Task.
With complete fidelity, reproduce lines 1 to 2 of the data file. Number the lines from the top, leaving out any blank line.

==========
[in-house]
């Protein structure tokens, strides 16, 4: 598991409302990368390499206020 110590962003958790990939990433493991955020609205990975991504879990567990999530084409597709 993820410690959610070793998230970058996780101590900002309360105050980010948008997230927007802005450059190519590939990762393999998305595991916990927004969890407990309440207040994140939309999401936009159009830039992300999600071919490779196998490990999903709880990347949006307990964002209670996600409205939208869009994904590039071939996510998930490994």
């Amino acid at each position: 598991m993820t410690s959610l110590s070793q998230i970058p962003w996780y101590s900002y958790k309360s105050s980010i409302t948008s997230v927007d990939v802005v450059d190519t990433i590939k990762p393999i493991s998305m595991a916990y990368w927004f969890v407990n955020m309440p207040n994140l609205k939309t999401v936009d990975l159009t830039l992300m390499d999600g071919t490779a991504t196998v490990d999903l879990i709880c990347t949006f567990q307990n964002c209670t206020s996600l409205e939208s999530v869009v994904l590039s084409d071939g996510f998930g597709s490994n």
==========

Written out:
[in-house]
């Protein structure tokens, strides 16, 4: 598991409302990368390499206020 110590962003958790990939990433493991955020609205990975991504879990567990999530084409597709 993820410690959610070793998230970058996780101590900002309360105050980010948008997230927007802005450059190519590939990762393999998305595991916990927004969890407990309440207040994140939309999401936009159009830039992300999600071919490779196998490990999903709880990347949006307990964002209670996600409205939208869009994904590039071939996510998930490994």